It’s a daily culinary performance that plays out across Los Angeles: Top food truck chefs whipping up gourmet meals in spaces no bigger than a restaurant’s stockroom or walk-in freezer.
But even as the trucks have become a popular staple of the local food scene, with Twitter followers and long queues, they have been lagging behind restaurants and even sidewalk food carts in one important category — health safety, a Times data analysis found.
About 27% of food trucks earned lower than A grades over the last two years, according to a Times review of Los Angeles County Department of Public Health data. By comparison, slightly less than 5% of brick-and-mortar restaurants and about 18% of food carts fell below that mark.
More than 4% of food trucks inspected this year were forced to close — a rate three times higher than regular restaurants, the analysis shows. The health department has closed more than 70 food trucks this year, most of which were allowed to reopen after passing follow-up inspections.
Experts say food trucks face unique challenges to stay sanitary. Workers must do their jobs in confined spaces — typically less than 8 feet wide by 20 feet long — and trucks often lack the equipment of a full-sized restaurant.
That can lead to more cross-contamination, USC accounting professor Ruben Davila said.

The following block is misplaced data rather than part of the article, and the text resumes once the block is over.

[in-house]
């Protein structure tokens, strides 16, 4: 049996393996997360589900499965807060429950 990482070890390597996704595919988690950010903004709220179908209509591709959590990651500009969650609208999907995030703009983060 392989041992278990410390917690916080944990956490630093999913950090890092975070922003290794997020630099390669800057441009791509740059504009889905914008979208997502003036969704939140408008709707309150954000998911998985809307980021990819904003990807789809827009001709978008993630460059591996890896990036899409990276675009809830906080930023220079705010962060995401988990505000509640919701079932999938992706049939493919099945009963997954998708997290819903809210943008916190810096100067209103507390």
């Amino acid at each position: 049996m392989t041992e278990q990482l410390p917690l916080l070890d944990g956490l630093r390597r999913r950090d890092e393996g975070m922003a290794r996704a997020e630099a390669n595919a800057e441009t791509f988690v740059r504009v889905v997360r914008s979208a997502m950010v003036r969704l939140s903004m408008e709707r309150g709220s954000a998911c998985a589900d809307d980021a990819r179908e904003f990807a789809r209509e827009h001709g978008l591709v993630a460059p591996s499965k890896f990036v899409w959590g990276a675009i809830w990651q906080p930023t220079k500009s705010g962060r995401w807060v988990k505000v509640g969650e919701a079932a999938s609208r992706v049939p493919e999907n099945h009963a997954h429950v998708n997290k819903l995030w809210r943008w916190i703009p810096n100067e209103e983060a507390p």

“If I serve you and I also prepare the food, there’s a little bit of a problem right there with health issues, potentially,” said Davila, academic director of the Food Industry Management Program at USC.
Storage temperature is also more difficult in mobile cooking, so it must to be closely scrutinized to make sure ingredients don’t spoil, he said.
Truck owners must also deal with the elements that come with being on the street rather than inside a building.
Inspectors look for health issues that pose a risk associated with food-borne illness outbreaks, including improper storage temperatures, contaminated equipment and poor personal hygiene, according to the health department.
Some food truck purveyors run a tight ship.
Housed inside a black and chrome rig, the La Estrella taco truck typically parks in a gas station lot at Normandie Avenue and West Adams Boulevard in South L.A. In the window sits the familiar blue A.
To keep their truck in good shape, the La Estrella crew cleans at the end of each night and the owner comes by to make sure everything is in order for the next day.
“We like to be ready so we don’t have to get ready,” employee Rigo Torres said. “If we’re ready we don’t have to worry about inspection at all.”
On a recent evening in Pico-Union, Eunice Soto, 23, waited in line for the Tacos Tamix truck with its hard-to-see B grade posted in the window.
Soto wasn’t surprised about the lower grades of food trucks and said it wouldn’t stop her from gorging on late-night grub.
“I mean, it’s kind of iffy, but it’s good,” Soto said. “I’ll probably still keep coming here. As long as they don’t have anything lower than a B, I guess it’s OK.”